I'm a life-long fan of Alton Brown. Recently, I've loved his post-cable TV Youtube videos in which he revisits topics and techniques that he was not allowed to demonstrate on network television. These have included things like "dirty steaks" where you cook a hanger steak directly on natural wood coals, the most efficient way to light a grill (spoiler: it's by using what is basically a flame thrower), and, my favorite, a how-to for performing the mythically aristocratic "saber service"––how to open a bottle of champagne with a saber or other sword. His video tutorial is well worth watching.
There is just one issue with Brown's appeal that has stopped me from lopping off a few French corks, and that is my lack of a saber. For the longest time, I wasn't entirely sure what a saber technically was (wikipedia, as ever, conveys the gist.) So, out of curiosity, I began to poke around in the world of swords and sabers. Turns out, they are quite pricey. There is also an issue of finding a good quality sword in the first place while avoiding the often poorly made costume/mall ninja offerings that can clutter up a search for a real blade. So, in refining my search, it turns out that "champagne sabers" are a real thing, and they fit into a really interesting niche of semi-culinary/semi-ceremonial tools. Unfortunately they are expensive, even if they are beautiful, as with this Italian-made short saber.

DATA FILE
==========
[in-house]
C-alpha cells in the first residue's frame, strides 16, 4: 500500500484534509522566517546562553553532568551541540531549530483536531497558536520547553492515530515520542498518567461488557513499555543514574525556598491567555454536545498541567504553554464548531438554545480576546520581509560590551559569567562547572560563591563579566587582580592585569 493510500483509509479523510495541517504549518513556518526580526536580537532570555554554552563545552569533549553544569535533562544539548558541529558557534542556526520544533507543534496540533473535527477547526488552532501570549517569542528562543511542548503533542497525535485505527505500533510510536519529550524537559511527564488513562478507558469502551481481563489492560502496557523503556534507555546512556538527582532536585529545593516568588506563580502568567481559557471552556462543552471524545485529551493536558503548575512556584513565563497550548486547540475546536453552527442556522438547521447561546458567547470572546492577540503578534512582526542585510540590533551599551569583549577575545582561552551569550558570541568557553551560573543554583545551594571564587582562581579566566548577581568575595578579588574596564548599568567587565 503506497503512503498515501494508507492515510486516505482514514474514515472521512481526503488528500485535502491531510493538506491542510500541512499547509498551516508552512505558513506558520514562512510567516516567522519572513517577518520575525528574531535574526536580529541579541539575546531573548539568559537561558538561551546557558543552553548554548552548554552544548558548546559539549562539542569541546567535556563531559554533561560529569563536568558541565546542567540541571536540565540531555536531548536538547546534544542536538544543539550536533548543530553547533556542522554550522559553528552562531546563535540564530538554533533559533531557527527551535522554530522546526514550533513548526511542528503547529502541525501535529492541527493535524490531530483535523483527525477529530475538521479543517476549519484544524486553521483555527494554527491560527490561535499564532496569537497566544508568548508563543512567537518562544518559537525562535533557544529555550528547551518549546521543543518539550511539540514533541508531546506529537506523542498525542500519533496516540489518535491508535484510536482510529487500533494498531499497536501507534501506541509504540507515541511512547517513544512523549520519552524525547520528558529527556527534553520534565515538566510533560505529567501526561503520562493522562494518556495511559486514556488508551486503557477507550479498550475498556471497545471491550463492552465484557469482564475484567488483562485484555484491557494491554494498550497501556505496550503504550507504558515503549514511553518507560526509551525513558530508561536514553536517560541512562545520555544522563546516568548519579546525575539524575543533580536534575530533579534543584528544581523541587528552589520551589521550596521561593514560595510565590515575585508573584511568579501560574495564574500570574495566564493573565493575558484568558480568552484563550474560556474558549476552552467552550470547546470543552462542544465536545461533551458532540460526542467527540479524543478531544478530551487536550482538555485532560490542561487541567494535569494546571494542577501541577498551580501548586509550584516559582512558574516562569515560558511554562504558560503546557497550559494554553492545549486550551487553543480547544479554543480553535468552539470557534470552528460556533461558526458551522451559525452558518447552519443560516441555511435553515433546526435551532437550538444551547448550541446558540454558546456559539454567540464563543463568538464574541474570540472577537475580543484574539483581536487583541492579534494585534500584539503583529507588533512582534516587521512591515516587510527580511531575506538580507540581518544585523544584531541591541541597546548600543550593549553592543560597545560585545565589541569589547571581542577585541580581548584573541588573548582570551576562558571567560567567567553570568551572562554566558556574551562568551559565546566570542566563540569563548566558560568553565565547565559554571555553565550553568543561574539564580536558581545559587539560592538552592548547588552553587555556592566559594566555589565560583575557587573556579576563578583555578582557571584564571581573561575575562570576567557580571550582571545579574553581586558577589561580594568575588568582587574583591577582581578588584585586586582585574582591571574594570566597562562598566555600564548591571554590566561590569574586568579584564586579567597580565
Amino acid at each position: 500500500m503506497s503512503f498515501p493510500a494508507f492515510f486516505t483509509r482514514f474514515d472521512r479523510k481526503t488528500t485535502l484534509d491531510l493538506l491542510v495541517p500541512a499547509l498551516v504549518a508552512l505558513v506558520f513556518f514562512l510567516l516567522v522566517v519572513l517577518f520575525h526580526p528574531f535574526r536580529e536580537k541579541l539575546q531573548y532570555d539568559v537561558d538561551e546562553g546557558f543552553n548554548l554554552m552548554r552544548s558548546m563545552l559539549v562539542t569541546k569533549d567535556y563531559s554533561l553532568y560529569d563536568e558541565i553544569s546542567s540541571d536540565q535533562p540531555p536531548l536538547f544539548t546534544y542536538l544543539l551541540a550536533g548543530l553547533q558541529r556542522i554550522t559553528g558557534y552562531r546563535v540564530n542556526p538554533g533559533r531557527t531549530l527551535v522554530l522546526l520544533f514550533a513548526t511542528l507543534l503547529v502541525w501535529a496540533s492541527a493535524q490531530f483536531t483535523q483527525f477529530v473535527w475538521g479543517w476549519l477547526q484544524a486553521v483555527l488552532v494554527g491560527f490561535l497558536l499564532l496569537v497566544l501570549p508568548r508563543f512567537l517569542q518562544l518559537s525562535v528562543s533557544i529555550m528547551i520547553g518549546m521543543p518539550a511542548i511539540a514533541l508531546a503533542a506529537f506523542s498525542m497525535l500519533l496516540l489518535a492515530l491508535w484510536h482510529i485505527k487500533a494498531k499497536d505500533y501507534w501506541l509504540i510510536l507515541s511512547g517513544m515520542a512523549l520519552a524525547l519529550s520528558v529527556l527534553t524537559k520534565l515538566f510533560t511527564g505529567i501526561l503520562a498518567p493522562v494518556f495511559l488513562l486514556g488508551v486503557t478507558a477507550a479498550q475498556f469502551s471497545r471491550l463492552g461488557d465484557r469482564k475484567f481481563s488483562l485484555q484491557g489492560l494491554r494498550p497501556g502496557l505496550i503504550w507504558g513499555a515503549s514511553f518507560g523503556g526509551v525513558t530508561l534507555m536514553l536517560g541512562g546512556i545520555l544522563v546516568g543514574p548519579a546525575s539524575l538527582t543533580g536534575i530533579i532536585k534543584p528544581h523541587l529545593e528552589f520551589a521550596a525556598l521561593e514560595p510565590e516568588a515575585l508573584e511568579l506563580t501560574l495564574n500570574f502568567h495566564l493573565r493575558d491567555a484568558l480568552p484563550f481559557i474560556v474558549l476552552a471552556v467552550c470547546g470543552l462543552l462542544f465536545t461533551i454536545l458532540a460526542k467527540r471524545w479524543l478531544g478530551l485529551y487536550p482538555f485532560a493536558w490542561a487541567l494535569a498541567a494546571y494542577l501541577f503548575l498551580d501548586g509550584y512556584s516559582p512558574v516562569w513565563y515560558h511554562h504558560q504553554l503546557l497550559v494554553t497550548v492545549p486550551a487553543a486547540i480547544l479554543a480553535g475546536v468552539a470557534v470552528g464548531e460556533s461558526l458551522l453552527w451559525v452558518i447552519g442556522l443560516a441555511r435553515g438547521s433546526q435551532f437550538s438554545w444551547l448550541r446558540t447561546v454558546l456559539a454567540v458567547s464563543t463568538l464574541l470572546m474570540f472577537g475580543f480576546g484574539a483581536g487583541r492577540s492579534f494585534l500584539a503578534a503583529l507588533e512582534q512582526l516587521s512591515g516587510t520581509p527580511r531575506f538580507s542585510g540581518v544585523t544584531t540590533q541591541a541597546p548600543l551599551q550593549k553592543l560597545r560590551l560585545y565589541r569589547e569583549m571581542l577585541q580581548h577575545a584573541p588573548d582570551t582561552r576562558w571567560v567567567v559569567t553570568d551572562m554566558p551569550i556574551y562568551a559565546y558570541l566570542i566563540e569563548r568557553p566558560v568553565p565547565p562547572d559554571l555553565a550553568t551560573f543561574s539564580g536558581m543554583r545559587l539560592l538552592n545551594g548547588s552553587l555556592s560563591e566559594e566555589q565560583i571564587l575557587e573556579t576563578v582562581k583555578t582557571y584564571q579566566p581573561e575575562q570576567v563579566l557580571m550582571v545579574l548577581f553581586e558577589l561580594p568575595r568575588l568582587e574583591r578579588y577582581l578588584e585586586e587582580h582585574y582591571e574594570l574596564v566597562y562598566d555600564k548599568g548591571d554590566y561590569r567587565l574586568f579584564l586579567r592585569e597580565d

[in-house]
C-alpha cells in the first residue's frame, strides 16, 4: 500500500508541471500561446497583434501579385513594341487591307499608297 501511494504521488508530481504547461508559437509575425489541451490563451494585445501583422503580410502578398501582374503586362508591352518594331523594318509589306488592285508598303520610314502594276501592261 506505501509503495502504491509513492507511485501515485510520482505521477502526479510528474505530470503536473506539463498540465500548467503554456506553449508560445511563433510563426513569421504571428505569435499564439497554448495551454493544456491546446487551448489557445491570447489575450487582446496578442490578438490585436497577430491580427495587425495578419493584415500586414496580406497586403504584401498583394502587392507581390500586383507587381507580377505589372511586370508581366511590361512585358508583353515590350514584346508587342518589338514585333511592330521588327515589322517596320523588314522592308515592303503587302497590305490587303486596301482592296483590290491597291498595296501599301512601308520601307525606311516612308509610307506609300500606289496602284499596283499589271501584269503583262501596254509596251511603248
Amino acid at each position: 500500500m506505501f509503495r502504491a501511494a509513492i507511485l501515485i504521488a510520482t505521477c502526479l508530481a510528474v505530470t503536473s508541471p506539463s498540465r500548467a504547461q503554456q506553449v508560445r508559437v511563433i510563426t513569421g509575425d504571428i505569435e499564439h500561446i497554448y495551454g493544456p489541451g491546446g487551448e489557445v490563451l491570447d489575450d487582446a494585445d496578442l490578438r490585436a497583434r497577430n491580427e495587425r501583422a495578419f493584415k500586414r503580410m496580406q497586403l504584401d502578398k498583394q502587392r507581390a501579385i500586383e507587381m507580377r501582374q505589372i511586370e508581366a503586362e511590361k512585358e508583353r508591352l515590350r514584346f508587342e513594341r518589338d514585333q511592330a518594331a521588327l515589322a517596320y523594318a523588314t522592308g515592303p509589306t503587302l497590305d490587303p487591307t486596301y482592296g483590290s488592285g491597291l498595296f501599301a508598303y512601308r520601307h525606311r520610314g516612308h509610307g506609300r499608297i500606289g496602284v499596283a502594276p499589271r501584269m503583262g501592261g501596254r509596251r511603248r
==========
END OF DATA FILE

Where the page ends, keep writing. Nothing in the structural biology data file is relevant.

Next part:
Seeing examples of these official "champagne sabers," however, got me thinking. What really is this device? At the end of the day, it is a heavy, straight blade around 10 inches long with enough heft to develop momentum in an upstroke to break the glass ring around the champagne's cork. When I thought about it like that, I thought, wouldn't a big ole cheap knife work? And it turns out that, yes, a bowie knife fits all of those requirements. A standard bowie knife, like this one, is 10 inches long, heavy, with a full tang and more heft than you could need for a saber service. Its a little unorthodox, but then again so is whacking off the top of a champagne bottle with a blade. And at $20-$30, it might be the cheapest way to pull of this possibly unnecessary (but doubtlessly awesome) maneuver.
And if you call me the Davy Crocket of Veuve-Clicquot, I'll take it as a compliment.